integration project

IŽll Be Your Angel
By Tanja Ostojic

Provocation is a speciality of mine. My experience tells me that while art cannot quickly change social or political reality, it is important art not be apolitical.

My need for direct communication led me into using my body and personality as a medium for art works. Sometimes I radically „sacrifice” my intimacy to confront certain existential, social or political subjects. „Looking for a husband with EU passport,” an interactive web project addressing gender and capital, criticises the ex-politics of Yugoslavia, and describes the collision of isolation, poverty and the elitism of European Union politics. [link]

The personal contemporary space of individuals and human relationships, in and out of art circles is in crisis. How can one revitalise essential human values through art? The Venice Biennale attracts the world press, art lovers and professionals; it seemed a natural opportunity to pose these questions here.

„Black Square on White,” made of pubic hair on my Venus Hill, allows me to reconstruct a previous artwork (Personal Space Photo Series 1995-96) in a very different context. Only the Biennale director, Mr. Harald Szeemann, will have the right to see this „hidden Malevich” in order to declare it an official part of the 49th Venice Biennale. Walking around Venice during opening days, elegantly dressed, my work of art will be hidden. This intervention can provoke a reinterpretation of Eastern European spirituality, and non-material ideas; it is essentially about trust and power.

„I’ll Be Your Angel” consists of my accompanying Mr. Szeemann during the opening days around Venice (including cocktails, dinners, press conferences). I will be naturally performing as his escort - his Angel. This piece, integrated in everyday life, poses potential ambiguous narratives concerning the scandalous artist (and the curator). It provokes an invitation/invasion, and questions the power structure in the art world. Speculations of morality, and artworld strategy will spin out; while the press will possibly construct a media support for this, it is not necessary. The structure of the piece is the process of mystery, both personal and public, encased in the glossy gossip of artworld whispers.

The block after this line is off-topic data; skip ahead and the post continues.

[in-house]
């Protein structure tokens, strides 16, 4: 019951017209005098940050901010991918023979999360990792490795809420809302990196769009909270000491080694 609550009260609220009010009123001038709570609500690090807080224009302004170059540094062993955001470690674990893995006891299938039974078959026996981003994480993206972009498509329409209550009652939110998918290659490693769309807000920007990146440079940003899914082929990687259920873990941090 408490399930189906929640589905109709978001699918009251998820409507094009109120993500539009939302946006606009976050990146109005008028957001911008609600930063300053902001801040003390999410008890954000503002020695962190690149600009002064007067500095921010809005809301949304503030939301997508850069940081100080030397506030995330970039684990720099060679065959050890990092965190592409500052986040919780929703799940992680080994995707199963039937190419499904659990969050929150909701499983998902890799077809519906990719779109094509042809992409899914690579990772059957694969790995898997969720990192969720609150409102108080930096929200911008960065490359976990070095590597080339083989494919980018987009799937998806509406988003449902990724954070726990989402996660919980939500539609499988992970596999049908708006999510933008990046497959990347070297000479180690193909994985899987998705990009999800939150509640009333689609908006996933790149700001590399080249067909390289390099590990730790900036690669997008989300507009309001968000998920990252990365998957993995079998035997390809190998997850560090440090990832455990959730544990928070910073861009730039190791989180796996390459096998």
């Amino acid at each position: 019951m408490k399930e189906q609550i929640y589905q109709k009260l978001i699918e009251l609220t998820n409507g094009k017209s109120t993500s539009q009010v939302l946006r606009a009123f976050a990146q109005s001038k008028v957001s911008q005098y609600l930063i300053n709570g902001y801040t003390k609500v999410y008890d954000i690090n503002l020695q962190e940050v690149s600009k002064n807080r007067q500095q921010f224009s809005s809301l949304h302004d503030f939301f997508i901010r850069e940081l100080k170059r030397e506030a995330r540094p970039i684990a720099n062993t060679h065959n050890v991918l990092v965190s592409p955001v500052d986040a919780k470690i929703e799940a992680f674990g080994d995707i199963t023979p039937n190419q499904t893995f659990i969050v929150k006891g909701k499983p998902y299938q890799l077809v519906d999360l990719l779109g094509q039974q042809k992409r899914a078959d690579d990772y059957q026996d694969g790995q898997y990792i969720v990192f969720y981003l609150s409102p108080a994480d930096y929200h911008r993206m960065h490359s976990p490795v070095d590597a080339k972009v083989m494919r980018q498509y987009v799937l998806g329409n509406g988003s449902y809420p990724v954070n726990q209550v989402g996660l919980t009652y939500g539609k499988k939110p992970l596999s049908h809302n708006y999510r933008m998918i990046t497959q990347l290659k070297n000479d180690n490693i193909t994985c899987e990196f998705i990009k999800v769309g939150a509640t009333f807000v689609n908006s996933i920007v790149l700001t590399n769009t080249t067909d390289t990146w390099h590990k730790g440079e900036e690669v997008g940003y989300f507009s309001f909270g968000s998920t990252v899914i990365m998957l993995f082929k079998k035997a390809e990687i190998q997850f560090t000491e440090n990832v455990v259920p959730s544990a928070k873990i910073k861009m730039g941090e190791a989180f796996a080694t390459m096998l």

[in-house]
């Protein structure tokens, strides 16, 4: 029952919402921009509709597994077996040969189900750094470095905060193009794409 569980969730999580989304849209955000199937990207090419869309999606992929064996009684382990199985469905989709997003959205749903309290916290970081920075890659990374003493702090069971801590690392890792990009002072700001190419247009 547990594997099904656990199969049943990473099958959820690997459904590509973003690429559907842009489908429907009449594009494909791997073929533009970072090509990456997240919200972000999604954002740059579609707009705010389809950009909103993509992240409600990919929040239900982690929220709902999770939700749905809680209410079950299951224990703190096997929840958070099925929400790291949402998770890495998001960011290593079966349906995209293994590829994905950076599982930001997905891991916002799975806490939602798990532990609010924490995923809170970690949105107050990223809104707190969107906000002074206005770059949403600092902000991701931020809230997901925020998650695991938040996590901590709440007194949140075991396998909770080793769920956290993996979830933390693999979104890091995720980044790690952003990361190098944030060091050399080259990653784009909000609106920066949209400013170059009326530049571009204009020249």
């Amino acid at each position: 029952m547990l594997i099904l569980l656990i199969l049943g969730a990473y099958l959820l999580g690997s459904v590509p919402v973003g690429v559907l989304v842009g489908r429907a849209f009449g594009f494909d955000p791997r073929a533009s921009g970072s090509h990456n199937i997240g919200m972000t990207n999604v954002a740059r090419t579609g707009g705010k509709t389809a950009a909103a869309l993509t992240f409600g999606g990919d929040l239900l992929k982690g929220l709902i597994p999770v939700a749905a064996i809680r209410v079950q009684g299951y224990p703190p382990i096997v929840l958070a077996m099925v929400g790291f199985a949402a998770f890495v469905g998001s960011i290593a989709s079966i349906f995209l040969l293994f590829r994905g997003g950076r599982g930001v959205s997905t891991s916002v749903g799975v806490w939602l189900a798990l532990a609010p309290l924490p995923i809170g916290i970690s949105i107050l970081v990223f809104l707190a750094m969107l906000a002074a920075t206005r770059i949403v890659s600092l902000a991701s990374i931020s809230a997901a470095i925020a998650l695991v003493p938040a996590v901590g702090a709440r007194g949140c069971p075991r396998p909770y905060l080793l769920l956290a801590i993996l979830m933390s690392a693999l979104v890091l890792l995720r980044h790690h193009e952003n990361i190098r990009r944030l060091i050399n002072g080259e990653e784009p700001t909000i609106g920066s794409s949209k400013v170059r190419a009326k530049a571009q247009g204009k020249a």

Why such a radical strategy? The Venice Biennale is a global phenomenon: A tourist attraction, a financial party of the art world, an intellectual soup; yet, it happens that many art works in Venice are either missed or misconstrued. So, I asked Harald Szeemann for his collaboration. His openness and trust of the potential nature of me „being his escort and his angel,” owes a critical debt to him. He is a respected and powerful personality with a „loaded name;” he becomes the material for my work and a „guarantee” for a platform for fragile questions.

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"I'll Be Your Angel", 4 Days performance, Plato of Humankind, Venice Biennale 2001. Photo: Giorgio Boato [Big Version]


The opportunity to make an active/interactive artwork out of Mr. Szeemann proves infinitely rich and complex. It allows me to blend the immaterial and intellectual in a process-oriented work, a work that is not only „officially” sanctioned, but also „unofficially” snakes in and out of the language of the art system.


Venice Biennale Unofficial Chronologies

„Would You Digitalize Your Soul” / „Death Is In My Sight Today” was realised as a set of posters and flyers, and unofficially exhibited on the streets on the occasion of the Venice Biennale 1997, together with Sasa Gajin. This work attempts to stage for the conflict of real communication and contemporary digital systems of understanding, which are focused largely on speed and little else.

Two years later, following the NATO bombing campaigns of Yugoslavia (and by chance) the elections in Italy, I conceived of my own campaign for the international crowd at the 1999 Venice Biennale: „I want you to ask your government's responsibility for the consequences of bombing Yugoslavia.” I again personally distributed posters and postcards (in four languages) during the opening days of the Biennale.

In both exhibitions, I took very serious concepts–the dissolution of the self in contemporary life, and the destruction of life in neighbourhoods–and visibly (almost forcibly, but with a smile) opened my ideas for communication, interaction and contact.

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